John Suler's Photographic Psychology: Image and Psyche
The Rule of Thirds
One of the most basic and effective strategies for composition is the well-known Rule of Thirds. In a tic-tac-toe fashion, you mentally divide the shot into nine rectangular areas by visualizing two equally spaced horizontal and vertical lines. The result will give you three horizontal and vertical layers of the same size, with four points where the lines intersect. You then place the elements of the shot according to this grid. The strategies for using the Rule of Thirds fall into four general categories.
1. Place the subject at a power point
One simple method is to place the main subject at one the intersection points, what some people call the power points. The photo of the Watch Children road sign illustrates this straightforward technique. Placing the subject exactly on that spot might seem a bit obvious in some cases, so feel free to position it near the power point for a more loose interpretation of the Rule of Thirds. For a more sophisticated composition, place another, perhaps secondary subject at one of the other powerpoints, preferable one on the opposite side of the image. This will create a balance or tension between these two elements of the shot, both by the fact that you are using not one but two powerpoints, and by the fact that you are activating a diagonal line connection between those two elements of the shot. In the photo of the two cousins, their heads fall near the top left and bottom right power points, resulting in a digaonal line that adds energetic fun to their body language antics.
2. Place subjects along the vertical or horizontal lines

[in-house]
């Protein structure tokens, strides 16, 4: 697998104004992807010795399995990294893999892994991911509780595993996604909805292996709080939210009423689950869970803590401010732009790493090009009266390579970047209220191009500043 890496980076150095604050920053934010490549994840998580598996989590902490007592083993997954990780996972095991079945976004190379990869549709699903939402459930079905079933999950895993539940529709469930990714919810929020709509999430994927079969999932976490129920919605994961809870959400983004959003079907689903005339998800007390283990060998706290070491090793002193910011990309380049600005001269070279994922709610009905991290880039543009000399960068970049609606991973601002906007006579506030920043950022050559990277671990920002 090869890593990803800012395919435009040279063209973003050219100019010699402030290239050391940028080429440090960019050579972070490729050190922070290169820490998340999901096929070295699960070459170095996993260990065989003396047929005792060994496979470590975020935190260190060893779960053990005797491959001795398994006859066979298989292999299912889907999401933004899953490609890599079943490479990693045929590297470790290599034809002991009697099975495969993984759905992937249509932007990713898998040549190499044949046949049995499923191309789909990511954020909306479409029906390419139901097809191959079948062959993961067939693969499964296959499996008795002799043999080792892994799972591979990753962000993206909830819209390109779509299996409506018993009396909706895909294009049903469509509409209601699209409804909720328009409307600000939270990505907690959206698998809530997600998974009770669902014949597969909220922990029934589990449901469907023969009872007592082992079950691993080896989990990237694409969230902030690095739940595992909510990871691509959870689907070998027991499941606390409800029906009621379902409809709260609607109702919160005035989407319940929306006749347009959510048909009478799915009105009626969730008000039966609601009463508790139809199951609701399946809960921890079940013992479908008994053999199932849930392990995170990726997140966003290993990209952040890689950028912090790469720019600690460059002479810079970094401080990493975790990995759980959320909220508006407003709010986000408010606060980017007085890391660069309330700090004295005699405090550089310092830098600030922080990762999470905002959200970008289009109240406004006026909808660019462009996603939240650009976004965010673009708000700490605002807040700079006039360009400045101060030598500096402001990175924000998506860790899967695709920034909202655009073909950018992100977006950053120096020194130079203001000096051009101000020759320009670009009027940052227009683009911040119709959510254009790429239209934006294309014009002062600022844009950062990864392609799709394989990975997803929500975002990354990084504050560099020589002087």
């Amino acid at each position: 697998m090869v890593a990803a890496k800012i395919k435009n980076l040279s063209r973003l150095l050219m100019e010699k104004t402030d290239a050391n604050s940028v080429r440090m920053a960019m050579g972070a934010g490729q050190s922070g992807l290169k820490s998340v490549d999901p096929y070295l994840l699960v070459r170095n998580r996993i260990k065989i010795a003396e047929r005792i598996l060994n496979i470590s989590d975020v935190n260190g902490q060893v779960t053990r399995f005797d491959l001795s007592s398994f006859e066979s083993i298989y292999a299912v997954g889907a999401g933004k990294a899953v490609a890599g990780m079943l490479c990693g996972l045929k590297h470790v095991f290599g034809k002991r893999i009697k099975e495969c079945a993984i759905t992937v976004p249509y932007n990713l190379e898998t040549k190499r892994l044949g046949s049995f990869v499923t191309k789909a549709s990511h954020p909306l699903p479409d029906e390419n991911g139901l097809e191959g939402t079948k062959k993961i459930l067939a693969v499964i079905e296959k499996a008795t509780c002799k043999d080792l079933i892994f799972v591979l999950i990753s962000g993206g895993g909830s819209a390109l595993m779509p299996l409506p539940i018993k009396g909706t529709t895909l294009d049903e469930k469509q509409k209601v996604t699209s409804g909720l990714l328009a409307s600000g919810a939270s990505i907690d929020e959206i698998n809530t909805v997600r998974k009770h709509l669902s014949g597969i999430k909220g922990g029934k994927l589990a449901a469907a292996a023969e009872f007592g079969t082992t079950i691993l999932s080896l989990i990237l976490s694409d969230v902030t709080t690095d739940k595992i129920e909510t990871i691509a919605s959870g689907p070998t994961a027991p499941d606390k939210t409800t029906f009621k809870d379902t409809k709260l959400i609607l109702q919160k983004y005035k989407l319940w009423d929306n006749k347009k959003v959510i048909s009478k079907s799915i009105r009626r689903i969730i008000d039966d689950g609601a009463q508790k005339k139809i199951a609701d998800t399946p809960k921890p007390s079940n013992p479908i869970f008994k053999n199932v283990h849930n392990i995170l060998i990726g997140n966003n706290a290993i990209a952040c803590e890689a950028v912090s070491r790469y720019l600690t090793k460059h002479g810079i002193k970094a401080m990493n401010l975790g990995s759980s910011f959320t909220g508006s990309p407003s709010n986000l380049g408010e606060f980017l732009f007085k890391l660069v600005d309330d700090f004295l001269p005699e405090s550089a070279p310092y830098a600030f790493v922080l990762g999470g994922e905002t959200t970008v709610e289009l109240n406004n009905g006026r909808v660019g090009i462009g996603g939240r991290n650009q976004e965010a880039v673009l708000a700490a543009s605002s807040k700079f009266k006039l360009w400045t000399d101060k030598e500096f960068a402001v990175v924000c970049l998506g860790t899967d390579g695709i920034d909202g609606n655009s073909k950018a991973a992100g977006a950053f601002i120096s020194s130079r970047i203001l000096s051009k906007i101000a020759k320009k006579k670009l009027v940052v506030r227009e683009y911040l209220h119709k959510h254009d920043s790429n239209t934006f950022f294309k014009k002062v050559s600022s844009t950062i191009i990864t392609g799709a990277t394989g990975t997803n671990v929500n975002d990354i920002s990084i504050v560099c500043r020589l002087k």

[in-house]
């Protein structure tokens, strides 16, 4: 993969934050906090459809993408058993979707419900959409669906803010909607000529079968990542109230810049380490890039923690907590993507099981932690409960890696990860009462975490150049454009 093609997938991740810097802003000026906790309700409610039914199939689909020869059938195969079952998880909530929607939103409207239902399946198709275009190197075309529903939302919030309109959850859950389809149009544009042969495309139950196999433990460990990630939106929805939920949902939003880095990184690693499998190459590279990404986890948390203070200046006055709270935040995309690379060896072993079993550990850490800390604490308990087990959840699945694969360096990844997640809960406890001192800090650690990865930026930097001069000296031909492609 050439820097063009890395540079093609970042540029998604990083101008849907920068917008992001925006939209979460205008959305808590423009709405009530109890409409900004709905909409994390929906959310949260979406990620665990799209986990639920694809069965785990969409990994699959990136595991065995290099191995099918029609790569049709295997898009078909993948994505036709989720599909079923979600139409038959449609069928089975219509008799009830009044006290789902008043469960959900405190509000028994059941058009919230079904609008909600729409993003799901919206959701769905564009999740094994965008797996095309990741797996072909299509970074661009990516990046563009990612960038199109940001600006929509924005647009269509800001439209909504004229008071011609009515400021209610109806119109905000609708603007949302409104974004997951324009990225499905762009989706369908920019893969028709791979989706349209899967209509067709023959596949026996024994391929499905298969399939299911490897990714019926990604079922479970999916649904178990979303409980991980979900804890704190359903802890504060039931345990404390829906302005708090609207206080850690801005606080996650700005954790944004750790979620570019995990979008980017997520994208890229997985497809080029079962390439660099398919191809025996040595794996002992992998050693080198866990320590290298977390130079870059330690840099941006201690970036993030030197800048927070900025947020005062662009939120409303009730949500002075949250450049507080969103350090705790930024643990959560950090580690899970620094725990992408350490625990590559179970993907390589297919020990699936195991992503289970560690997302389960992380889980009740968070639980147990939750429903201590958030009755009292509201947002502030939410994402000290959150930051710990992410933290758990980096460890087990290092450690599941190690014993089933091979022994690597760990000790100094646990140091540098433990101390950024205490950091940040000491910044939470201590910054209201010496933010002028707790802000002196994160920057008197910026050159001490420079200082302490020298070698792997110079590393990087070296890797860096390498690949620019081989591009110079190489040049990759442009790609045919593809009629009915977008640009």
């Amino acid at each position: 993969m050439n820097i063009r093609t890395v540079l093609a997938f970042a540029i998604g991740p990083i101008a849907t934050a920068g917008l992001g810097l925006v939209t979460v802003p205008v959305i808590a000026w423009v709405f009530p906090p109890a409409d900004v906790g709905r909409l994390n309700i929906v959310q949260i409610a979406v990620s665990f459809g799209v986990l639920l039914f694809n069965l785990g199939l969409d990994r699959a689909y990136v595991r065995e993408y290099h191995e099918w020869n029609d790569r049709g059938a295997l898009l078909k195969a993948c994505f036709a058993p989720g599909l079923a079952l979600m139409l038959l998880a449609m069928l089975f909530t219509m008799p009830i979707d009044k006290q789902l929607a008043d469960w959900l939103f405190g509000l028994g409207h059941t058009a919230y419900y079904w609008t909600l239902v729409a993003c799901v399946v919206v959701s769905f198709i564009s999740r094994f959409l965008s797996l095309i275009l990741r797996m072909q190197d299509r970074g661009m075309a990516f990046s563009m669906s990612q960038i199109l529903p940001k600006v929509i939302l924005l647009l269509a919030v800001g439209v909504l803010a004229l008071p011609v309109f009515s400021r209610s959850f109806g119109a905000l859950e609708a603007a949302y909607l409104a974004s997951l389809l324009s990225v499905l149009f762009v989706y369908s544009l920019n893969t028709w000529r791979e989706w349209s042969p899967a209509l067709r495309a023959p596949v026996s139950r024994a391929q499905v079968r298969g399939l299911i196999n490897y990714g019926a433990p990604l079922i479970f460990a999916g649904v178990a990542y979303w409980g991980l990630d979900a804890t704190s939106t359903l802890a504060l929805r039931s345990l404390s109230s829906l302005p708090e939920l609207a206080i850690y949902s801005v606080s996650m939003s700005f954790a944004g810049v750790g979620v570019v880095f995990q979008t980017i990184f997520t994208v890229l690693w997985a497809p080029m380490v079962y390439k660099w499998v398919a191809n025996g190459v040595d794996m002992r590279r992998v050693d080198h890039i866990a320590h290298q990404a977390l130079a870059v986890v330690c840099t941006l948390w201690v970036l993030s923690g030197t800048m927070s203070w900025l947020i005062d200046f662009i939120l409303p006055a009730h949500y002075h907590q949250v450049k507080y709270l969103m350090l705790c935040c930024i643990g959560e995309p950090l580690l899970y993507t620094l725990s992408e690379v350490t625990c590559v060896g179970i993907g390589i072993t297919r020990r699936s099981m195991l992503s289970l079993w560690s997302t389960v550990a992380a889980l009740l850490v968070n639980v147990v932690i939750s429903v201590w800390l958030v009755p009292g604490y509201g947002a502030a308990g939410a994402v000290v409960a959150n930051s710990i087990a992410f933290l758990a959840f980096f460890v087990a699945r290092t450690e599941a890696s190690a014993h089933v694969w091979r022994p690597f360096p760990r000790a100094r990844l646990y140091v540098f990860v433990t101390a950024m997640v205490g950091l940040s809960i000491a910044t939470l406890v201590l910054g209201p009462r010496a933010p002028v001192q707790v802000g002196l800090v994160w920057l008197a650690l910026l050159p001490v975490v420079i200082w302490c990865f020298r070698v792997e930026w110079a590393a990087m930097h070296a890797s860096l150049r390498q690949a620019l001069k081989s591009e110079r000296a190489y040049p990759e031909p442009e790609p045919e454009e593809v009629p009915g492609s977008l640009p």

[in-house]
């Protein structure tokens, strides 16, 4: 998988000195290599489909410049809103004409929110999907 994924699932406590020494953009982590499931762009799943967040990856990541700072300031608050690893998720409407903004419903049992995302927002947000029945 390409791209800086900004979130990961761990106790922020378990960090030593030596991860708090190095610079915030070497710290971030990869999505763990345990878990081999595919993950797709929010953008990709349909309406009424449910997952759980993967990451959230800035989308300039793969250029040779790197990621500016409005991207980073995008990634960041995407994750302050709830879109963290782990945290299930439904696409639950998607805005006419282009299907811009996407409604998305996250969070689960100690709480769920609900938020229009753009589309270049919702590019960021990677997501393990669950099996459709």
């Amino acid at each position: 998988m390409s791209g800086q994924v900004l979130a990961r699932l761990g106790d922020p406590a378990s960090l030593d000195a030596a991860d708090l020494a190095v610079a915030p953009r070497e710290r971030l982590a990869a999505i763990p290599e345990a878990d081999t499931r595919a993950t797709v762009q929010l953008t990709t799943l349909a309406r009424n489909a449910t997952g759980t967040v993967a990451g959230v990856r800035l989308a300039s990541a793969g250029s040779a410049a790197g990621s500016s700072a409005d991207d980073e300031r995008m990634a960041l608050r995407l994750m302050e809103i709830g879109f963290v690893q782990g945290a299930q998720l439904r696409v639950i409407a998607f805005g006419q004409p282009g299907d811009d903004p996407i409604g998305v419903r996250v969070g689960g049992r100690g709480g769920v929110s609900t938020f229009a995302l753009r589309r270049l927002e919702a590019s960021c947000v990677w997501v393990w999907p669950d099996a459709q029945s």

Another relatiavely straightforward strategy is to place a subject along one of the lines of the rule of thirds grid, as in the street shot of the lamp post. Notice also how the lamp itself is also very close to a power point. For landscape shots, put the horizon on or near the bottom line to emphasize the sky, as in the photo of the palm trees. Put the horizon on or near the top line to emphasize the landscape.
3. Place subjects within the horizontal and/or vertical layers
For this strategy, you are creating three horizontal or vertical layers within the image - and in more sophisticated images, both. As with using power points, it's often more interesting and less obvious to loosely interpret the positioning of the subjects according to the grid. In the photo of the lamp post, the street falls roughly into the bottom layer, the sky and top of the trees in the top layer, and the lamp post along with the main body of the trees in the middle layer.
Keep in mind that "negative space" might be an element of the image that you place in one of the three zones, as in the sky appearing in the top third of the lamp post photo. In the shot of the palm trees, negative space plays an even bigger role. Notice how the trees fall in the right side of the grid (with the tree on the left lying along one of the vertical grid lines), while the sky takes up the remaining two thirds. On closer inspection, you'll notice that the left third of the image contains clouds, with the comparatively slim middle third being mostly empty sky. In addition to the horizontal division into thirds, the image also contains a vertical division as well: ground, trees with clouds, and open sky at the top.
4. Combine these strategies in interesting ways.